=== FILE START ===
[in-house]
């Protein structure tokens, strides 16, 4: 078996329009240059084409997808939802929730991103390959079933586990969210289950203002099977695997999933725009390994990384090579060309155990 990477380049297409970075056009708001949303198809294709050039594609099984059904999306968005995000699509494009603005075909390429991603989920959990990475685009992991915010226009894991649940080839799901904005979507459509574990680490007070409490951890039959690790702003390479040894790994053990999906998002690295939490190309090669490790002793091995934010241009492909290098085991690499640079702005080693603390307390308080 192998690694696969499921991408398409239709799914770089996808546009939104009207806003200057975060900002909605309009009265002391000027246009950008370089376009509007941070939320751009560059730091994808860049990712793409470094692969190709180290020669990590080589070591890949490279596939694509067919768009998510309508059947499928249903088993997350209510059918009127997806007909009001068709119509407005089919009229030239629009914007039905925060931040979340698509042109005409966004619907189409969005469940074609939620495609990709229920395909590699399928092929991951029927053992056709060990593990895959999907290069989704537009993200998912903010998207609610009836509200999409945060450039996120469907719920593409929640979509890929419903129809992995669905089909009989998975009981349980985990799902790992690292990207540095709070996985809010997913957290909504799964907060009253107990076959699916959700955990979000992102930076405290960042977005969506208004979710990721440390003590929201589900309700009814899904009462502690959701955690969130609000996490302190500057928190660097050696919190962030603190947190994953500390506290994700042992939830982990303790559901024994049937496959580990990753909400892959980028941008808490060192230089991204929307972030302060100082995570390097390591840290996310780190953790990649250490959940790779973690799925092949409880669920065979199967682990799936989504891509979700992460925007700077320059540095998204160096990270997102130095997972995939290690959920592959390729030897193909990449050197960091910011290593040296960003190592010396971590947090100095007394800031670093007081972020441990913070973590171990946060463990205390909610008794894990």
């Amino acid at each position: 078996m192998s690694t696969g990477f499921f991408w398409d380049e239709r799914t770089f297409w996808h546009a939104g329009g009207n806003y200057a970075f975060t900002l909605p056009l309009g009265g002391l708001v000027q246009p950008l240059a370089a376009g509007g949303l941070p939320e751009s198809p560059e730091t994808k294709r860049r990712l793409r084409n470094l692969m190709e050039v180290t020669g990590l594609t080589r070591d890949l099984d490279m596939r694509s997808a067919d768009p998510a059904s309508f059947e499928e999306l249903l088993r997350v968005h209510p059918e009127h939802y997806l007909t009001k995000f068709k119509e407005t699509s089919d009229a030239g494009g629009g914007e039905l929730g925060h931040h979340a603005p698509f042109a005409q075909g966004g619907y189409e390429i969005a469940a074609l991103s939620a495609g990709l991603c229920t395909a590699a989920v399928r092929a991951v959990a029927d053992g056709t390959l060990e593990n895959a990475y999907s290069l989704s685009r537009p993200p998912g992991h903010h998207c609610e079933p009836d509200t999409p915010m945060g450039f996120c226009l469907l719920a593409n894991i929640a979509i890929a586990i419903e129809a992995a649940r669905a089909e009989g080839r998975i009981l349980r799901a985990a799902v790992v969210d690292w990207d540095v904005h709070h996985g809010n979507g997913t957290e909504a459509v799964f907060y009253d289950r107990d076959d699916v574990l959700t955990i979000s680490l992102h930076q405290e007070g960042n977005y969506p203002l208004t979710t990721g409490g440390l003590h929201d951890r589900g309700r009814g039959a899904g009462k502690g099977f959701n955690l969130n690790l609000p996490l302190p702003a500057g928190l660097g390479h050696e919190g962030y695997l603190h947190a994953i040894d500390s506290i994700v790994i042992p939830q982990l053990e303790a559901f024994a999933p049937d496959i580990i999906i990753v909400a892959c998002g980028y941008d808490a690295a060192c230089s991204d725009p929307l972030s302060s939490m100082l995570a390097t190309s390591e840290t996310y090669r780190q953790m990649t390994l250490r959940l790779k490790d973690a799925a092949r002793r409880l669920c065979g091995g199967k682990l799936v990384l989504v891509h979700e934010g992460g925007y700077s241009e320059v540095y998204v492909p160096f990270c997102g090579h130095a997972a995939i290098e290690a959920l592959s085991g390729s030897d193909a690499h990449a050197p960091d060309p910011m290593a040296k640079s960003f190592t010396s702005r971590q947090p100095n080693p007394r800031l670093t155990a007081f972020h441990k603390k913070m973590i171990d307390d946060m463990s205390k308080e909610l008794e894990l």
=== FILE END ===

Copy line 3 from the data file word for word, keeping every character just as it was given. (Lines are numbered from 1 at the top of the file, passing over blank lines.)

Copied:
């Amino acid at each position: 078996m192998s690694t696969g990477f499921f991408w398409d380049e239709r799914t770089f297409w996808h546009a939104g329009g009207n806003y200057a970075f975060t900002l909605p056009l309009g009265g002391l708001v000027q246009p950008l240059a370089a376009g509007g949303l941070p939320e751009s198809p560059e730091t994808k294709r860049r990712l793409r084409n470094l692969m190709e050039v180290t020669g990590l594609t080589r070591d890949l099984d490279m596939r694509s997808a067919d768009p998510a059904s309508f059947e499928e999306l249903l088993r997350v968005h209510p059918e009127h939802y997806l007909t009001k995000f068709k119509e407005t699509s089919d009229a030239g494009g629009g914007e039905l929730g925060h931040h979340a603005p698509f042109a005409q075909g966004g619907y189409e390429i969005a469940a074609l991103s939620a495609g990709l991603c229920t395909a590699a989920v399928r092929a991951v959990a029927d053992g056709t390959l060990e593990n895959a990475y999907s290069l989704s685009r537009p993200p998912g992991h903010h998207c609610e079933p009836d509200t999409p915010m945060g450039f996120c226009l469907l719920a593409n894991i929640a979509i890929a586990i419903e129809a992995a649940r669905a089909e009989g080839r998975i009981l349980r799901a985990a799902v790992v969210d690292w990207d540095v904005h709070h996985g809010n979507g997913t957290e909504a459509v799964f907060y009253d289950r107990d076959d699916v574990l959700t955990i979000s680490l992102h930076q405290e007070g960042n977005y969506p203002l208004t979710t990721g409490g440390l003590h929201d951890r589900g309700r009814g039959a899904g009462k502690g099977f959701n955690l969130n690790l609000p996490l302190p702003a500057g928190l660097g390479h050696e919190g962030y695997l603190h947190a994953i040894d500390s506290i994700v790994i042992p939830q982990l053990e303790a559901f024994a999933p049937d496959i580990i999906i990753v909400a892959c998002g980028y941008d808490a690295a060192c230089s991204d725009p929307l972030s302060s939490m100082l995570a390097t190309s390591e840290t996310y090669r780190q953790m990649t390994l250490r959940l790779k490790d973690a799925a092949r002793r409880l669920c065979g091995g199967k682990l799936v990384l989504v891509h979700e934010g992460g925007y700077s241009e320059v540095y998204v492909p160096f990270c997102g090579h130095a997972a995939i290098e290690a959920l592959s085991g390729s030897d193909a690499h990449a050197p960091d060309p910011m290593a040296k640079s960003f190592t010396s702005r971590q947090p100095n080693p007394r800031l670093t155990a007081f972020h441990k603390k913070m973590i171990d307390d946060m463990s205390k308080e909610l008794e894990l």